Mr. Choquette, you have the floor.
    Mr. Chair, I absolutely agree with you. Of course, I introduced a motion, and it is indeed a tradition to show respect for our commissioner, who is doing solid work. He tabled his report recently. He also tabled a report on justice, and on June 7, he will be tabling a special report on Air Canada. It would therefore be better to hear from him after June 7 for us to ask him questions about the three reports he had produced within a short timeframe. If the committee agrees to proceed in this way, that would be my recommendation.
    That is an excellent suggestion. June 7 is a Tuesday. Would you like us to plan that meeting for June 8?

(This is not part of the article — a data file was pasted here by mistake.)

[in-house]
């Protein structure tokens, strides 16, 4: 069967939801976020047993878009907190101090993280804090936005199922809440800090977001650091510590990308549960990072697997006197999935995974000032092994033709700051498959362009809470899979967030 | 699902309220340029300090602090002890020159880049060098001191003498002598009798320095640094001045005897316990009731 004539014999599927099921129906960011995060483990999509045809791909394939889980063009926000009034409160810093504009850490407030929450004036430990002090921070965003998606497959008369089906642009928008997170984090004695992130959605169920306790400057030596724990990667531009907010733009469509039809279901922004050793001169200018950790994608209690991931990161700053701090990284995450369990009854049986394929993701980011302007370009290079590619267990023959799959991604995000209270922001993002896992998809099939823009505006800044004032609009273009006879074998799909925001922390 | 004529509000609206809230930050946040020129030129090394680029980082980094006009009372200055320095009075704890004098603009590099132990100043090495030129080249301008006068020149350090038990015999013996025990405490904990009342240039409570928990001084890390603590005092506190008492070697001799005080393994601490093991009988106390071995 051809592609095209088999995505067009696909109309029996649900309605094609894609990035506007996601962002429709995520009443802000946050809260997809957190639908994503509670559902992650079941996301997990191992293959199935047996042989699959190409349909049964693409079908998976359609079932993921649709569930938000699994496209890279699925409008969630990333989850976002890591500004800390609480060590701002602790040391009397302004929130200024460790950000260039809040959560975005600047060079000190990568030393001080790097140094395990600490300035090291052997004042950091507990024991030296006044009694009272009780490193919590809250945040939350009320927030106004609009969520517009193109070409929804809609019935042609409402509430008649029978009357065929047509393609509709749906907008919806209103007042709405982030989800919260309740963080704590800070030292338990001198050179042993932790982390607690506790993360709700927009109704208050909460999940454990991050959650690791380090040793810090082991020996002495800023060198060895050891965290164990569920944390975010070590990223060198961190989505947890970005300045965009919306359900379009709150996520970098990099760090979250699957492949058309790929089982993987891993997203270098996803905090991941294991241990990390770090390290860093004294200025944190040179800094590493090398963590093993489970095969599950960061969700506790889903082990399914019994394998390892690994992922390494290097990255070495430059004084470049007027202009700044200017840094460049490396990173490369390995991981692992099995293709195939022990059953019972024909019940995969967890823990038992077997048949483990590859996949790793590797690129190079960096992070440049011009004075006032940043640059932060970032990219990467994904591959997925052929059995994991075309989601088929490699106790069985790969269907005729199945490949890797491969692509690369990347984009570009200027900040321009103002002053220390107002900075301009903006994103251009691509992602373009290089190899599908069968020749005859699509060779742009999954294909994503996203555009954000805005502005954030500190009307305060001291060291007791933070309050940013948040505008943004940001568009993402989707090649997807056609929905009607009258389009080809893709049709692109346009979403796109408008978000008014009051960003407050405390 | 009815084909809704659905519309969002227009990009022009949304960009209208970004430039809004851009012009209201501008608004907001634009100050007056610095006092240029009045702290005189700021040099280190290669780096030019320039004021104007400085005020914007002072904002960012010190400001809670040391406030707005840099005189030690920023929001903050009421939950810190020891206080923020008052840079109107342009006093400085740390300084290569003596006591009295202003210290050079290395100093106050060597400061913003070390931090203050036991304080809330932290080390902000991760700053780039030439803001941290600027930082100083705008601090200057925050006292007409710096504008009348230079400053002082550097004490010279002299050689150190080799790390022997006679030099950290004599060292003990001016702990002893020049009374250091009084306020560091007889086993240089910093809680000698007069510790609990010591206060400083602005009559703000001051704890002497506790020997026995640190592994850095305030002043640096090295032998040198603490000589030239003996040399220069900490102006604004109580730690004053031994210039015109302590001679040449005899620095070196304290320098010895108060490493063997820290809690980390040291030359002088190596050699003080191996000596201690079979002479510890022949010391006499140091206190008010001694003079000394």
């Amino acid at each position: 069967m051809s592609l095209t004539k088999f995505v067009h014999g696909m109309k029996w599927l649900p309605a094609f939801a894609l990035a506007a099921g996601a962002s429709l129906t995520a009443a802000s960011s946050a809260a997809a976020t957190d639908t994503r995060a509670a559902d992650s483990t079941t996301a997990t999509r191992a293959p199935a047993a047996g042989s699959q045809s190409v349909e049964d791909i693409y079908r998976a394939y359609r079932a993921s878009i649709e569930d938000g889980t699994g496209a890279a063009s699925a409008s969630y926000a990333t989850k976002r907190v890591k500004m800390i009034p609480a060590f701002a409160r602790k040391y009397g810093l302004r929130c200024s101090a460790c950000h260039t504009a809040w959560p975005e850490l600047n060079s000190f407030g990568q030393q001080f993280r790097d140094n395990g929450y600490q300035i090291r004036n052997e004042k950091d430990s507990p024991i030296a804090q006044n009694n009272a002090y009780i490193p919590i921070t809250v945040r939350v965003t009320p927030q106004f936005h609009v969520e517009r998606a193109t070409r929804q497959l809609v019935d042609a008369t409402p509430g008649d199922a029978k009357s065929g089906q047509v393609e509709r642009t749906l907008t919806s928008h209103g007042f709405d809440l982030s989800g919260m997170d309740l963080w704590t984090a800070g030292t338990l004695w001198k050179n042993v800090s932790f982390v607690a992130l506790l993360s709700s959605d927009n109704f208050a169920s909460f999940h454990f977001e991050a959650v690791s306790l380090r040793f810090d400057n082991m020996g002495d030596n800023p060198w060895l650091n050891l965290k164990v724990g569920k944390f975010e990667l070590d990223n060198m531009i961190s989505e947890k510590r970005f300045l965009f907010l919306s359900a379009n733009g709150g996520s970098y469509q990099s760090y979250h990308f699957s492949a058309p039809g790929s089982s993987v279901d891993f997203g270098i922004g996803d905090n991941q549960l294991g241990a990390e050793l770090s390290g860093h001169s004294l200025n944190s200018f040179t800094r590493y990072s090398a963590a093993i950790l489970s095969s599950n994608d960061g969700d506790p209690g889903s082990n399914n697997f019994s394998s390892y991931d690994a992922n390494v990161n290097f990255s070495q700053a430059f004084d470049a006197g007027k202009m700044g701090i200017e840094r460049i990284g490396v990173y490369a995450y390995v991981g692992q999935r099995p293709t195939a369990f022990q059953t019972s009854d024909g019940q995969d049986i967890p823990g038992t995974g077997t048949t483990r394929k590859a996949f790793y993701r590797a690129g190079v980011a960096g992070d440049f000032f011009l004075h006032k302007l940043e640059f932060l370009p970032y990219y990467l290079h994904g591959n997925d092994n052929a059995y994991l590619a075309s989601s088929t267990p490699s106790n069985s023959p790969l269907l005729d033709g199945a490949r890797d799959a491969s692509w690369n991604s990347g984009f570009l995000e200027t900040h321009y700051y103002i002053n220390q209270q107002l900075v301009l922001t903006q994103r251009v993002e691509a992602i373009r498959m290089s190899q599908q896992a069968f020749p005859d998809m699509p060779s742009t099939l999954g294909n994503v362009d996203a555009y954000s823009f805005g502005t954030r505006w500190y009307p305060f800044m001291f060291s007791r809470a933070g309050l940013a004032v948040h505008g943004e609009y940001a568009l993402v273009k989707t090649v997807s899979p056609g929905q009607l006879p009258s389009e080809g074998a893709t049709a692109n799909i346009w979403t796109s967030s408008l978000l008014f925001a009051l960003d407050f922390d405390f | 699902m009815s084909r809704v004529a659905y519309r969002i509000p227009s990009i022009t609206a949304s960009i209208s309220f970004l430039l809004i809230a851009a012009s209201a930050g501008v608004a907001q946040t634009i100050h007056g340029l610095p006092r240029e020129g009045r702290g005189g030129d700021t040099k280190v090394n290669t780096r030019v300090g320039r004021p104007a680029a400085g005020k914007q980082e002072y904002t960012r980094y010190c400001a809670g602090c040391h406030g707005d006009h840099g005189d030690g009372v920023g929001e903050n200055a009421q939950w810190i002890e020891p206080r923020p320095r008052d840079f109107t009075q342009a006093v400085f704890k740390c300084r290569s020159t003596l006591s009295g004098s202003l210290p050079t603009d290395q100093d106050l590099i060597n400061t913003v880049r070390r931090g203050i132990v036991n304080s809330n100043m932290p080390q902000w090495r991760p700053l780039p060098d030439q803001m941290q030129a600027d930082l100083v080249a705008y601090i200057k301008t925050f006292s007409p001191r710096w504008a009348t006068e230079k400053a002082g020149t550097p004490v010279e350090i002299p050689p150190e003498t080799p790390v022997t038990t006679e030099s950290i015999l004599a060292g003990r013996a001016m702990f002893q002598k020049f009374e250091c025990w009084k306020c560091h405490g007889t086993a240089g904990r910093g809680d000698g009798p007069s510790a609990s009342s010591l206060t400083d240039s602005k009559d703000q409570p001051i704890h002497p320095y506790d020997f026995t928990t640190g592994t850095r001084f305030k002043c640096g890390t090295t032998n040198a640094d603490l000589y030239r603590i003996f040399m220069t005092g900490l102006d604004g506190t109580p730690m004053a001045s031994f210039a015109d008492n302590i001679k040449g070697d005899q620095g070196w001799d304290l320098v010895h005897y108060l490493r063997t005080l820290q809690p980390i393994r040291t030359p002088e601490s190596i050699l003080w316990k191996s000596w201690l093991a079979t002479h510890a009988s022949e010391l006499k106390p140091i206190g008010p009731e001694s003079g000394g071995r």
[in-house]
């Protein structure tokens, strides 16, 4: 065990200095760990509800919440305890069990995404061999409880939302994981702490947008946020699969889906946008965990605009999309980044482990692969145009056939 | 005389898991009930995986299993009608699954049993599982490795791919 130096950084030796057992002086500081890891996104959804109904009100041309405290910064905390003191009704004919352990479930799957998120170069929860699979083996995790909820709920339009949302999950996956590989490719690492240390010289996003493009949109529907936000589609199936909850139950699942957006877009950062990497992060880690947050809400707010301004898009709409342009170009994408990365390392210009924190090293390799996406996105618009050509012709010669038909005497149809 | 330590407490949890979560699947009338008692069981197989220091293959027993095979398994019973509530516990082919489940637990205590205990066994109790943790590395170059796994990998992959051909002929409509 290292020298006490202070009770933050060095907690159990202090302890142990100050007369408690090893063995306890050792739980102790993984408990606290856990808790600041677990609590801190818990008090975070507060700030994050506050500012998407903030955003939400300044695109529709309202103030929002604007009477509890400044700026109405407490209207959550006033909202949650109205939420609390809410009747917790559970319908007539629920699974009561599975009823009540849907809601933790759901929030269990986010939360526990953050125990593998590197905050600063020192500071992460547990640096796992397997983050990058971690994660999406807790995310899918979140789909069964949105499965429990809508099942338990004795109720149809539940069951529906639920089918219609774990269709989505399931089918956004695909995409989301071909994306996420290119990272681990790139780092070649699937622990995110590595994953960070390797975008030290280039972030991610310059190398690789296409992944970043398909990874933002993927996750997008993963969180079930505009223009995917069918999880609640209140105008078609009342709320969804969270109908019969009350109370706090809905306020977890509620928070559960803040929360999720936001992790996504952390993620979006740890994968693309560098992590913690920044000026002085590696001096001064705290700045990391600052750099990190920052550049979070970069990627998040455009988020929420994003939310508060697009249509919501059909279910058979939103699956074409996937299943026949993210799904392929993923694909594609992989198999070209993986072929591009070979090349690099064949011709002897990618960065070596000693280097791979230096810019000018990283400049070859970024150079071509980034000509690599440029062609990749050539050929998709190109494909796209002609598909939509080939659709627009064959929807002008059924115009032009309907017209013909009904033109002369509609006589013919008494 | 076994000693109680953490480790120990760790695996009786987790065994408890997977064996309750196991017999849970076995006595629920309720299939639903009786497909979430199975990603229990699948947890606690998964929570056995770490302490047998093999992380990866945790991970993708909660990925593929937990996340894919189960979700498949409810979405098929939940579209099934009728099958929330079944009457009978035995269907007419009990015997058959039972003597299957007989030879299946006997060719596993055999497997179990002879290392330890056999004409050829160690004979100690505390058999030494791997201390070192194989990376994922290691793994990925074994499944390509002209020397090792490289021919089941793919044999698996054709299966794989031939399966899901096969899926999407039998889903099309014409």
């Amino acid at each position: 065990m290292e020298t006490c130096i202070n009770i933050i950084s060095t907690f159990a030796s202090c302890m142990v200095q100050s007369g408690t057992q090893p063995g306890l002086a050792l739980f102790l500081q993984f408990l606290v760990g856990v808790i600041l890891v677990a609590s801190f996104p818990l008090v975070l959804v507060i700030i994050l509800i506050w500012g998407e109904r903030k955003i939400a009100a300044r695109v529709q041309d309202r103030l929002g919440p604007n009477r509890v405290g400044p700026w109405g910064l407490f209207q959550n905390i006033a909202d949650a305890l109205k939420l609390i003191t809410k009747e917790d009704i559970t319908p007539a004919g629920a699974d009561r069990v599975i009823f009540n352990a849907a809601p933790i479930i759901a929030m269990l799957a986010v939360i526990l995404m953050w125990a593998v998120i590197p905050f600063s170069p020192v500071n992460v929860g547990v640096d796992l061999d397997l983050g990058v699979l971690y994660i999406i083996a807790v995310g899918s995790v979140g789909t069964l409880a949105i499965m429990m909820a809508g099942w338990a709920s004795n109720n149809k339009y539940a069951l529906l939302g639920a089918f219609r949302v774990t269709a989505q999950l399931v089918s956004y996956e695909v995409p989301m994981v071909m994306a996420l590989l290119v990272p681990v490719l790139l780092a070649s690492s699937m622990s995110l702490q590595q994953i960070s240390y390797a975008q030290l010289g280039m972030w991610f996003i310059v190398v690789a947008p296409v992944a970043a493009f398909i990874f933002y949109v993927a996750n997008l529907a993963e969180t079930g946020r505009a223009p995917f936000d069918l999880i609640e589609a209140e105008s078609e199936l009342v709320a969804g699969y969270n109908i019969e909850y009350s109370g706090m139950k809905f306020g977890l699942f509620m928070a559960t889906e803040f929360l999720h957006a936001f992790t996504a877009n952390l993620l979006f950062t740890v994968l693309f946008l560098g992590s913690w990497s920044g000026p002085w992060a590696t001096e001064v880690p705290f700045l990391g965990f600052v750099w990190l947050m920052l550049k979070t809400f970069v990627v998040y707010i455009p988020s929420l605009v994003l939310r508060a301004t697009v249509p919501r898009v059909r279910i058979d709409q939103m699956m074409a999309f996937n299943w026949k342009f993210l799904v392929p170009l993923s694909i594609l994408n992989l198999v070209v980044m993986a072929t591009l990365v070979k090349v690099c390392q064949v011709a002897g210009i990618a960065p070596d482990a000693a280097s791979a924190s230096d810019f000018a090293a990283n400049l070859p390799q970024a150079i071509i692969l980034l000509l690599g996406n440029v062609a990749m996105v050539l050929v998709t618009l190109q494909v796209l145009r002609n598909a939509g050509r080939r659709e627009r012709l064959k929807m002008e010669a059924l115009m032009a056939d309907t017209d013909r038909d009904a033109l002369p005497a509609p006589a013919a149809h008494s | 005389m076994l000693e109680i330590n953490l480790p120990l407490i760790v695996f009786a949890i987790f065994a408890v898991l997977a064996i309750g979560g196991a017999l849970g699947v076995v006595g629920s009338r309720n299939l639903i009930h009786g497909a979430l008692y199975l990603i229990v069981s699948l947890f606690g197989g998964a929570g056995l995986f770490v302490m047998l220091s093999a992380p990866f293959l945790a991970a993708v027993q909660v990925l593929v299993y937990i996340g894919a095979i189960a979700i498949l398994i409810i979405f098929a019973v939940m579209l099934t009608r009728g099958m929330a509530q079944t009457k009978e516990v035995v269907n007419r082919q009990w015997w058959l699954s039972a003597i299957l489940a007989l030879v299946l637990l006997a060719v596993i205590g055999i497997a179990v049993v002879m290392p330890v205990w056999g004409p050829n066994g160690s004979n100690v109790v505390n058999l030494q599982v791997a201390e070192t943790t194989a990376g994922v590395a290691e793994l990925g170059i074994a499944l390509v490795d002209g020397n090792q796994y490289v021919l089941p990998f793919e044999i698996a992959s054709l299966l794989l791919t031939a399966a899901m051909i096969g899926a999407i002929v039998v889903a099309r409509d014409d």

If it's on June 7, when will we meet next after that?
    June 7 is a Tuesday
    It would be the following day, Wednesday, June 8.
    No problem.
    So Wednesday, June 8, works then, is that right?
    We will hear from the Commissioner of Official Languages on Wednesday, June 8. Then it's settled.
    I would now like to welcome Ms. Achimov. She is accompanied by the following individuals from the translation bureau: Adam Gibson, vice-president, linguistic services, Nancy Gauthier, vice-president, business strategies and partnerships, and Lucie Séguin, vice-president, corporate services.
    Some committee members wanted clarification on certain points. I will therefore proceed more quickly than usual so as to be able to obtain answers to our questions in the next half-hour, while sticking to the regular speaking order. Ms. Achimov has already appeared before the committee. It is a question of clarifying certain points.